Wednesday, 17 March 2010

Romano Cagnoni at Blacks Club, London

I’ve rarely been to a Gentleman’s Club, being the wrong gender for membership. Blacks has its own particular atmosphere - undulating wooden floors covered by woven Persian rugs, kilim covered sofas and cushions, foxed antique mirrors, dim lighting, small rooms you can squeeze half a dozen people into, gin and tonic drunk out of porcelain cups, poured from a Prohibition coffee pot. The entrance to the Private View was through the basement bar, crammed with men, drinking in a frankly pub ambience. A strange place for a feminist.

The reason for my visit is that one of Italy’s best photographers (we’re talking Italy’s equivalent of Cartier Bresson and Robert Capa here) is exhibiting at Blacks. Romano Cagnoni is one of that generation of photographers who covered the social revolutions of the sixties, the Vietnam war, Biafra and, more recently, the conflict in Croatia. He is one of those whose iconic images were seen by millions on the covers of Time, Life, Vogue, and Paris Match, without any of us knowing who exactly had clicked the shutter.

Two collections of black and white photographs are on the wall - images of London and Italy. There is a very young Mary Quant measuring a hem, a policeman arresting a barefoot girl wrapped in a sheet in Hyde Park, side by side with images of sheep in the ruins of a Tuscan hill village, and old women on church steps in Romano’s native Pietrasanta. One of his most striking images is the one above, of the Chelsea twins with their matching hats and frilly dresses.

By coincidence, I’ve just been reading Roland Barthes ‘Camera Lucida’, and that has made me think very hard about photographic images and how we read them. Barthes poses a number of philosophical questions about photographs - do they actually exist? Apparently not - without a subject there is no photograph, only a blank sheet of emulsion. So, of themselves, they don’t exist. And then there is what he calls the ‘punctum’ - a detail or section of the image not deliberately intended by the photographer (so not engineered), and probably different for everyone. It is the part of the image that makes the photograph sing for each of us individually.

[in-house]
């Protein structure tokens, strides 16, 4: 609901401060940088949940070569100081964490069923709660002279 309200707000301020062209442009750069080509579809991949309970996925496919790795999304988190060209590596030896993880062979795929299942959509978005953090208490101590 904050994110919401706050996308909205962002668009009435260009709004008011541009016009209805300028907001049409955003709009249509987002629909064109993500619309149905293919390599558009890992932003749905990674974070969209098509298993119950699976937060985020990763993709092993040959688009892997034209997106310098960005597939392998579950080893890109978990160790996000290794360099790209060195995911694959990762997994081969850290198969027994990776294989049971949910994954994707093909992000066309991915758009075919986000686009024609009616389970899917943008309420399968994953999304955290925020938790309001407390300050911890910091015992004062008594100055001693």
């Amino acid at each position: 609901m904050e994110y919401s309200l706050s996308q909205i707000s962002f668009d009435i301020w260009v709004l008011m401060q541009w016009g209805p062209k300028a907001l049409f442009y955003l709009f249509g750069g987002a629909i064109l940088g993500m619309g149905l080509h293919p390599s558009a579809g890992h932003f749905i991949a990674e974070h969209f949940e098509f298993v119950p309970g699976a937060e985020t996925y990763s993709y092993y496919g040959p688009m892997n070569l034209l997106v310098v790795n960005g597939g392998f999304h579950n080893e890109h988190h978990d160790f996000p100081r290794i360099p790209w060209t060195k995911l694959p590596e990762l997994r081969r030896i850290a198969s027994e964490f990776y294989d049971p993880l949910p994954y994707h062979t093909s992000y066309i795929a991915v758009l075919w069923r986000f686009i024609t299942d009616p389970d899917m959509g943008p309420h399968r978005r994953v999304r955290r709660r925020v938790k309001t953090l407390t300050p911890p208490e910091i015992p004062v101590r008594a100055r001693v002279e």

For me, it was the black sole of the girl’s bare foot as she stood in a ballet pose, wrapped in a white sheet like a blonde angel on the tail gate of the Black Maria in Hyde Park. Or perhaps it was the no 19 bus passing by and caught in the upper segment of the photograph like a surreal score card.
But, having so recently come back from Asia, my favourite photograph has to be this one, which catches the precarious beauty of the region so perfectly.


Anyone interested in knowing more about Romano's work or viewing the exhibition should contact Sandra Higgins - sandra@sandrahiggins.com

3 comments:

  1. Thankyou Kathleen. As always I am inspired and informed by your posts. I love black and white images as I think there is more space in them for the imagination.
    wx

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  2. Yes, I agree, WEndy. I'm fascinated by black and white photographs - and people seem to migrate to them in workshops too.
    XXK

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  3. As a photographer I find his work fascinating. I am also a member of Blacks and it is not a 'Gentlemen's club' as you mention. It is generally run by women and it appears that more women are members than men. I am annoyed to discover that you were served a G+T in a porcelain cup. They only serve mine in a boring glass with ice and lemon. I got to have a word with them.

    The staff are very accommodating and they sensed you come from the country and presumed that is how you drink your G+Ts there and wanted to make you feel comfortable.

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